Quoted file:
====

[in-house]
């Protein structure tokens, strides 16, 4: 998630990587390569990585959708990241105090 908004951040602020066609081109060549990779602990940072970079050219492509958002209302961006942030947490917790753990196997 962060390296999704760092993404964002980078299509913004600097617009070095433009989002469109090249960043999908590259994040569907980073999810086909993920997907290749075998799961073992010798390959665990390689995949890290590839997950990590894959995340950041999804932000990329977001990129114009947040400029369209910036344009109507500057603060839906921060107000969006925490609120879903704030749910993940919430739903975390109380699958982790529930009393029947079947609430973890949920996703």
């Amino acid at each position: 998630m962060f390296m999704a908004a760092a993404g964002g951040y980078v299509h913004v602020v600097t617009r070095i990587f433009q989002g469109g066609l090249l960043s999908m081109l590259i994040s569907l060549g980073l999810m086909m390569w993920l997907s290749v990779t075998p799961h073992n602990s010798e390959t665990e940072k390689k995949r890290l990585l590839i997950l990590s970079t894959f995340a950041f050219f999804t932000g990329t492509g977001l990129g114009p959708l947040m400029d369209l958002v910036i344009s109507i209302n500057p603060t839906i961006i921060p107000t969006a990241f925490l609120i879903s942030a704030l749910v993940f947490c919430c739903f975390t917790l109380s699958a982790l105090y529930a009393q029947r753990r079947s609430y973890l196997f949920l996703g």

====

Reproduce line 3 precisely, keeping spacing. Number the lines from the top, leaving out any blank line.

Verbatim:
């Amino acid at each position: 998630m962060f390296m999704a908004a760092a993404g964002g951040y980078v299509h913004v602020v600097t617009r070095i990587f433009q989002g469109g066609l090249l960043s999908m081109l590259i994040s569907l060549g980073l999810m086909m390569w993920l997907s290749v990779t075998p799961h073992n602990s010798e390959t665990e940072k390689k995949r890290l990585l590839i997950l990590s970079t894959f995340a950041f050219f999804t932000g990329t492509g977001l990129g114009p959708l947040m400029d369209l958002v910036i344009s109507i209302n500057p603060t839906i961006i921060p107000t969006a990241f925490l609120i879903s942030a704030l749910v993940f947490c919430c739903f975390t917790l109380s699958a982790l105090y529930a009393q029947r753990r079947s609430y973890l196997f949920l996703g």